House Passes Compromise Foreign Aid Bill, Including More Than Bush Requested for AIDS Spending, Less for MCA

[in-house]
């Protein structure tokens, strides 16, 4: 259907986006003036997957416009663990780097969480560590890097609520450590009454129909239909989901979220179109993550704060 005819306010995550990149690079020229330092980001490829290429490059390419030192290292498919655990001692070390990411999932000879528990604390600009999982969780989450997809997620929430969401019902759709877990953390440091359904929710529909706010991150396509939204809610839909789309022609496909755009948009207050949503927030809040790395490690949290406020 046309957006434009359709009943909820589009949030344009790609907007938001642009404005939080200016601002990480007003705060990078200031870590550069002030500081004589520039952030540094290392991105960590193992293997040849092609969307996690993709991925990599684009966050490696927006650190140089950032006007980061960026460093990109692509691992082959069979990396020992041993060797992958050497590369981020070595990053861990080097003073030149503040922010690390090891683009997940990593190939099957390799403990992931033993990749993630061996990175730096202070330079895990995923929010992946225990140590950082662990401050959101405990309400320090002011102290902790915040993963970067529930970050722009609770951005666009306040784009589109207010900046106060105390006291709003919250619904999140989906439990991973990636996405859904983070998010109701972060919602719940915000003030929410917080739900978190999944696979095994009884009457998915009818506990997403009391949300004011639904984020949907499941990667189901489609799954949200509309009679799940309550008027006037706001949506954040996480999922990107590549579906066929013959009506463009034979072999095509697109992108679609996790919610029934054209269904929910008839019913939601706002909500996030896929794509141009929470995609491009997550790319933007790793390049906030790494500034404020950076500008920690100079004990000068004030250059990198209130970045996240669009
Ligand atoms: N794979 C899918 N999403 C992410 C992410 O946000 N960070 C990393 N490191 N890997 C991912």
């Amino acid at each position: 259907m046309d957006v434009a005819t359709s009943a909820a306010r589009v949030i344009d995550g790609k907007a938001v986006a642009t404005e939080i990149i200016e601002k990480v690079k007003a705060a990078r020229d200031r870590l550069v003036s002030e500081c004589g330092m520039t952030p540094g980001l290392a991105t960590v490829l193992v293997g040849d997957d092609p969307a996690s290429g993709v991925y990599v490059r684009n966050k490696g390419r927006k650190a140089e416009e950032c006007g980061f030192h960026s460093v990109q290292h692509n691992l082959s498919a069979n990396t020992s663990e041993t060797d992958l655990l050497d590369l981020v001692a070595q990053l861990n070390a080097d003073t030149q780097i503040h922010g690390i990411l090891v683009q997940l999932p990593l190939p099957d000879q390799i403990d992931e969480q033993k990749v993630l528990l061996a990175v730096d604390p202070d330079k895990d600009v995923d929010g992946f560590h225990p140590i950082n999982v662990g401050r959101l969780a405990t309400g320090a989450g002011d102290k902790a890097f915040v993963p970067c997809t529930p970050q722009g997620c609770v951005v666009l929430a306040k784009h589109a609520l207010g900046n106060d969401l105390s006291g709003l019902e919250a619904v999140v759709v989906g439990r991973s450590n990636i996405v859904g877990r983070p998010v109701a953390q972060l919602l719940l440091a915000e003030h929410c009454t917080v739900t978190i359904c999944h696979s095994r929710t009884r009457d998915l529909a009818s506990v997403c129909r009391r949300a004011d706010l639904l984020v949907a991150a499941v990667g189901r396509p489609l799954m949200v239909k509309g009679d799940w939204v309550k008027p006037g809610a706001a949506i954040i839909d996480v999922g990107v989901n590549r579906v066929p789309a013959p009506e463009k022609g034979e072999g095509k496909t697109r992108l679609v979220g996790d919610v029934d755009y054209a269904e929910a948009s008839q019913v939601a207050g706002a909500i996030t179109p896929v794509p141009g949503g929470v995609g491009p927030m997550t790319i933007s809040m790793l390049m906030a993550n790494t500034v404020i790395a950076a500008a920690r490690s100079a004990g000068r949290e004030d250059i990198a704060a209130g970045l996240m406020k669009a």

The House on Friday passed 358-39 a $20.9 billion fiscal year 2006 foreign aid spending bill that includes more money to fight global HIV/AIDS, tuberculosis and malaria than President Bush requested but less funding than he proposed for the Millennium Challenge Account, the AP/Philadelphia Inquirer reports (Sidoti, AP/Philadelphia Inquirer, 11/5). Senate and House negotiators on Nov. 2 agreed to the bill, which includes $2.8 billion to fight HIV/AIDS, TB and malaria. Bush in his FY 2006 budget proposal across all departments asked for $3.2 billion to fight the three diseases worldwide, including $300 million for the Global Fund To Fight AIDS, Tuberculosis and Malaria. The compromise bill includes $258 million more than Bush requested for the diseases in the foreign aid bill and includes $450 million for the Global Fund, which is two times the amount the White House requested (Kaiser Daily HIV/AIDS Report, 11/02). The foreign spending bill also includes $1.77 billion for MCA, which is $282 million more than current funding but less than Bush's request of $3 billion (Allen, Reuters, 11/4). When Bush created MCA in 2002, he had planned to provide $5 billion to the program in FY 2006. However, the program over the last two years has approved agreements with only four countries for projects totaling $610 million, even though Congress has appropriated $2.5 billion during that time (Kaiser Daily HIV/AIDS Report, 11/02). The compromise bill moves to the Senate this week, where it is expected to pass (Richardson, Washington Times, 11/5).This is part of the KHN Morning Briefing, a summary of health policy coverage from major news organizations. Sign up for an email subscription.